“We found that abnormal forms of LRRK2 protein disrupt a critical protein-degradation process in cells called chaperone-mediated autophagy,” said Dr. Sulzer. “One of the proteins affected by this disruption is alpha-synuclein. As this protein starts to accumulate, it becomes toxic to neurons.” Delving deeper, the researchers found that LRRK2 mutations interfere with LAMP-2A, a lysosome membrane receptor that plays a key role in lysosome function.

(Chaperone-mediated autophagy, or CMA, is responsible for transporting old or damaged proteins from the cell body to the lysosomes, where they are digested into amino acids and then recycled. In 2004, Dr. Sulzer and the current paper’s other co-lead author, Ana Maria Cuervo, MD, PhD, professor of developmental & molecular biology, of anatomy & structural biology, and of medicine at Albert Einstein College of Medicine of Yeshiva University, showed that alpha-synuclein is degraded by the CMA pathway.)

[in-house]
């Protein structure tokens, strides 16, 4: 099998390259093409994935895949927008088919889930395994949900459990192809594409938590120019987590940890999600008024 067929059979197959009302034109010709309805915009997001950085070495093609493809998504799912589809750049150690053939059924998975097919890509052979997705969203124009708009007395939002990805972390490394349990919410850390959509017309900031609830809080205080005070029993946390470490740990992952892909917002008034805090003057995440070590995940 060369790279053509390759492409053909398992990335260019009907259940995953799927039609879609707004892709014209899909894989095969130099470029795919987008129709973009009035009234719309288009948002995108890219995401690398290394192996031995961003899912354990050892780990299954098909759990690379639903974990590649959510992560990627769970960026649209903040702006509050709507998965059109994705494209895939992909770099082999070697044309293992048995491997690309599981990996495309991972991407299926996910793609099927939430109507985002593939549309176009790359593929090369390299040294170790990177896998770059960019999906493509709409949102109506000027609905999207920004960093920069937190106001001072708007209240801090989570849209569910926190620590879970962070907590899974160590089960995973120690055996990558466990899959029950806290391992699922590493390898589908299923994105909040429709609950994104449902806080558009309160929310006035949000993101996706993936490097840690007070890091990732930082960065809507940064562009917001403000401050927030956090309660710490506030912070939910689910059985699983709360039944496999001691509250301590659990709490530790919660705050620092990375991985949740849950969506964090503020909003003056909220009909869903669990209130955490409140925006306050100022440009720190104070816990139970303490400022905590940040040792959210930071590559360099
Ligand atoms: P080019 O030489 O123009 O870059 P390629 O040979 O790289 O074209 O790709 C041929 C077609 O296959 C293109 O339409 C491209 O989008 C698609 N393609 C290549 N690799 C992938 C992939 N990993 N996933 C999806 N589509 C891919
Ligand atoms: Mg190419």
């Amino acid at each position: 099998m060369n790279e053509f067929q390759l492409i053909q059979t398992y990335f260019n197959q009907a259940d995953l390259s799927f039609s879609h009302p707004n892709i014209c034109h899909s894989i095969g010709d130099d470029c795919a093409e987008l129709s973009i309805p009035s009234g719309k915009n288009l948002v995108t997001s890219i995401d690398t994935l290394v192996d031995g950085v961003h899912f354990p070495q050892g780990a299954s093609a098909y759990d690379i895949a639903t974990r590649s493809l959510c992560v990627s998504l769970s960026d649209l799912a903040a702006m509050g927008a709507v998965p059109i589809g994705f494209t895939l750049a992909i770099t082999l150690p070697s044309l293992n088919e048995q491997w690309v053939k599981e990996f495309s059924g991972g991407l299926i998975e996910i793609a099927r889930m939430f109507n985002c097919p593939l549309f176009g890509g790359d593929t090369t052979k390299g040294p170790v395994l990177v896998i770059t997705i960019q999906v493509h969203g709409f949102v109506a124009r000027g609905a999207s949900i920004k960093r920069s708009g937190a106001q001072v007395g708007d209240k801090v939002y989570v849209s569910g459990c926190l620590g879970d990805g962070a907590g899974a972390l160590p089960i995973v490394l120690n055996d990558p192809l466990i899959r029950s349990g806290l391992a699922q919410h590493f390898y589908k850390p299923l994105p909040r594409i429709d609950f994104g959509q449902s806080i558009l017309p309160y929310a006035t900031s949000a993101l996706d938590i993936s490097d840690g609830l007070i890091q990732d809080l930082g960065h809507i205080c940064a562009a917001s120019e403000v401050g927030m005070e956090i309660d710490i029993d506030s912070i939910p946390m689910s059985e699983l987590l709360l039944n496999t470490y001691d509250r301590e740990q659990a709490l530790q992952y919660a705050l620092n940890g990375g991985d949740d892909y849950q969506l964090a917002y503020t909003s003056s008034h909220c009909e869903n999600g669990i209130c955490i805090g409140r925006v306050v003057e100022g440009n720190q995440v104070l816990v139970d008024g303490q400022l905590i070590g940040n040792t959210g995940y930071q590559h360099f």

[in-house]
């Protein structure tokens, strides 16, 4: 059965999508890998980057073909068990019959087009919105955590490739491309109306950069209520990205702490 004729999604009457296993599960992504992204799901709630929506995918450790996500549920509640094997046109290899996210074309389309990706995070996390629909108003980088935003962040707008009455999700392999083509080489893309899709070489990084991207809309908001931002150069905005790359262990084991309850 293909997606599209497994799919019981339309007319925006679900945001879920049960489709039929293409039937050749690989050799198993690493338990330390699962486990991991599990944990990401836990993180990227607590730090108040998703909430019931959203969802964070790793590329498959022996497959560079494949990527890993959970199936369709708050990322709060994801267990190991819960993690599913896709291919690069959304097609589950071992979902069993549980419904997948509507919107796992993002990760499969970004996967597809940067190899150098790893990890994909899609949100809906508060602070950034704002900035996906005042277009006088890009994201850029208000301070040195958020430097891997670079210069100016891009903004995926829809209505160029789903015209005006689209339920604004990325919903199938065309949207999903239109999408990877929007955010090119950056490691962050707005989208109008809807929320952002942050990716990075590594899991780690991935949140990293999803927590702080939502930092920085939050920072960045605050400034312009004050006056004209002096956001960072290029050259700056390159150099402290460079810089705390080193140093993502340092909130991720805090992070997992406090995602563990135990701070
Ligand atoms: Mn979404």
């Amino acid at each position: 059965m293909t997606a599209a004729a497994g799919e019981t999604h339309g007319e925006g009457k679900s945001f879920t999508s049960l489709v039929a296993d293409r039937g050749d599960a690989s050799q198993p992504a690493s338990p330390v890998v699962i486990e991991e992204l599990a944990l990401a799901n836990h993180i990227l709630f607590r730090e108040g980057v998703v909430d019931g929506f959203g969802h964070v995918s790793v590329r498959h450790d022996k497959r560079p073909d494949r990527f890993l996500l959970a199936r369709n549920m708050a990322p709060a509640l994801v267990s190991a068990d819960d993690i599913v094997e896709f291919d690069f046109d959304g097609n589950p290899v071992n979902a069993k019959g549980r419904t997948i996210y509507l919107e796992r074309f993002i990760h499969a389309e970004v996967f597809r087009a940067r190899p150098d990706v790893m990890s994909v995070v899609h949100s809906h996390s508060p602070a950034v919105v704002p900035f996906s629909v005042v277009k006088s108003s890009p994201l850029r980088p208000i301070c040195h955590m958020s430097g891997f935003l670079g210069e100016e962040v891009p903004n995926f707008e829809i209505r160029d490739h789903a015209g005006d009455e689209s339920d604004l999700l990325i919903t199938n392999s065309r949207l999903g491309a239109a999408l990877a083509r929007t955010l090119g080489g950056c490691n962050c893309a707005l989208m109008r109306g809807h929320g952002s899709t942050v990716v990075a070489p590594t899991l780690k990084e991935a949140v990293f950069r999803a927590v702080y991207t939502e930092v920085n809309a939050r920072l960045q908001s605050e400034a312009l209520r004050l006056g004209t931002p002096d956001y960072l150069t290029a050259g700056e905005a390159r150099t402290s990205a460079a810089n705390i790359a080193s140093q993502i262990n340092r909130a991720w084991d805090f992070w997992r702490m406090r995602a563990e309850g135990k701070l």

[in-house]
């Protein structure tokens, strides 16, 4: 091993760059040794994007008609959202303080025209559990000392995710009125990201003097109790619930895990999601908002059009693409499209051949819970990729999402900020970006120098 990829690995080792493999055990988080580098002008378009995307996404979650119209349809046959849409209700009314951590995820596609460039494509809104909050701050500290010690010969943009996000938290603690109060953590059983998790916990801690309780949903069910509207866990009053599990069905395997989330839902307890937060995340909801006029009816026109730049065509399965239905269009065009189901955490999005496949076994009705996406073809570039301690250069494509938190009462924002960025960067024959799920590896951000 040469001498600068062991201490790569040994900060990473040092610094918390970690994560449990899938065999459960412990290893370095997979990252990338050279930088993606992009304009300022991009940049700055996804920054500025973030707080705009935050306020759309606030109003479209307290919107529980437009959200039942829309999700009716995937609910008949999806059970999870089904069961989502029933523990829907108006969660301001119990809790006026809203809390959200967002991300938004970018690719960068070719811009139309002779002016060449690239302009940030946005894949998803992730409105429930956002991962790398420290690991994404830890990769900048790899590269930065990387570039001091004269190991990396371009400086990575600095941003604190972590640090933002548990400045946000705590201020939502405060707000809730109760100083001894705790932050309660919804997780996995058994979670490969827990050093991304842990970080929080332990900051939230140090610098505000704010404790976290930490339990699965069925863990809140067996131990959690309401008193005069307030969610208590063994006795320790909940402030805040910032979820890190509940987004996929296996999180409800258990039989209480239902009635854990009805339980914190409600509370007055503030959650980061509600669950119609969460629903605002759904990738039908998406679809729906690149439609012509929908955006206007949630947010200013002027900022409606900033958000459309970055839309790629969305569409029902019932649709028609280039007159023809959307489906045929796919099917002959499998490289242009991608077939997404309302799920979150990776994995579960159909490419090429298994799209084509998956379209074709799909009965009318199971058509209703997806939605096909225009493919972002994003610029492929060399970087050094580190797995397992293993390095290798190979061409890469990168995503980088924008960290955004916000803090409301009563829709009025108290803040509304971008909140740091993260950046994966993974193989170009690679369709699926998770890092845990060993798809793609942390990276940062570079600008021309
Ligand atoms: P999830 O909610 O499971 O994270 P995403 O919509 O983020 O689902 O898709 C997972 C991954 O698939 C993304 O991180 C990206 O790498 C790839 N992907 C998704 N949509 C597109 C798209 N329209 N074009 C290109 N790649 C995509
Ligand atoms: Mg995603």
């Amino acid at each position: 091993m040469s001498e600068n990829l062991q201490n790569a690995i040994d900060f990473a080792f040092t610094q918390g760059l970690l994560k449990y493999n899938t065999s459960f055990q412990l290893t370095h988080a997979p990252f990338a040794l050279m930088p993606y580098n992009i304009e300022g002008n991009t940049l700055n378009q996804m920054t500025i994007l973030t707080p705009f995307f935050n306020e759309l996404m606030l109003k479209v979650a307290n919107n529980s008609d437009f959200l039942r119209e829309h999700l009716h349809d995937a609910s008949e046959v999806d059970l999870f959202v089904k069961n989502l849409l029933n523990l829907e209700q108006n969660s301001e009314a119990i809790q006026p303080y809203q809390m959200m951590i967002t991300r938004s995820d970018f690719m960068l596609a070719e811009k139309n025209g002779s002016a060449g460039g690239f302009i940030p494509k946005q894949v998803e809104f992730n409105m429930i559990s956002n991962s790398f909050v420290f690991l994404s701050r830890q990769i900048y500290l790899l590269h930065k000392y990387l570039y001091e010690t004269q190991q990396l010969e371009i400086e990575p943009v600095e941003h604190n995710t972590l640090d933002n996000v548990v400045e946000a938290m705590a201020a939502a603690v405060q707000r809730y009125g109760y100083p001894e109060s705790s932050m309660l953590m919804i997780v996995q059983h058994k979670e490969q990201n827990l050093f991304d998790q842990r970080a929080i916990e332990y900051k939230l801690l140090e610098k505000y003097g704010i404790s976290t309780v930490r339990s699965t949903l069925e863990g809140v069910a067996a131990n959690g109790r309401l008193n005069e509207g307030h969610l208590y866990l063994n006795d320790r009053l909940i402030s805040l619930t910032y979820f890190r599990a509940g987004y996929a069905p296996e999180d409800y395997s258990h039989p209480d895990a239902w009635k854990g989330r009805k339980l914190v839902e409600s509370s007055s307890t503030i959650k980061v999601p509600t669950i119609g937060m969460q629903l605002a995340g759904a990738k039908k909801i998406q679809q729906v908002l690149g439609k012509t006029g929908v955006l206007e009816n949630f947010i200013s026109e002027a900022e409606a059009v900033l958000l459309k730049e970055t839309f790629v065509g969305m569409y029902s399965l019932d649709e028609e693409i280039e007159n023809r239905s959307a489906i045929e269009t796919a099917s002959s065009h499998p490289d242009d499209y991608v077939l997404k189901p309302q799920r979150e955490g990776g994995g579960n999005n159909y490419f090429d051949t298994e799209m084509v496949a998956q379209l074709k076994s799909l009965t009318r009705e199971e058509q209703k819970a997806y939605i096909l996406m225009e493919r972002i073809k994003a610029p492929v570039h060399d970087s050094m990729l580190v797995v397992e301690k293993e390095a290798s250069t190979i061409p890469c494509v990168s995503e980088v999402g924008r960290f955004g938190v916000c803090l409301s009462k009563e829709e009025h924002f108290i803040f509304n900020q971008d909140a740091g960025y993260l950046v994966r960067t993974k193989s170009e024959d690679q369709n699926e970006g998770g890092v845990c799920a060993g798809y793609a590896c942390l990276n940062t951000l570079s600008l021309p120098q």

“Now that we know this step that may be causing the disease in many patients, we can begin to develop drug treatments or genetic treatments that can enhance the digestion of these disease-triggering proteins, alpha-synuclein and LRRK2, or that remove alpha-synuclein,” said Dr. Sulzer.

While LRRK2 mutations are the most common genetic cause of Parkinson’s, it is too early to tell whether these findings, and therapies that might stem from them, would apply to patients with non-familial Parkinson’s, the more common form of the disease. “Right now, all we can say is that it looks as though we’ve found a fundamental pathway that causes the buildup of alpha-synuclein in people with LRRK2 mutations and links these mutations to a common cause of the disease. We suspect that this pathway may be involved in many other Parkinson’s patients,” said Dr. Sulzer.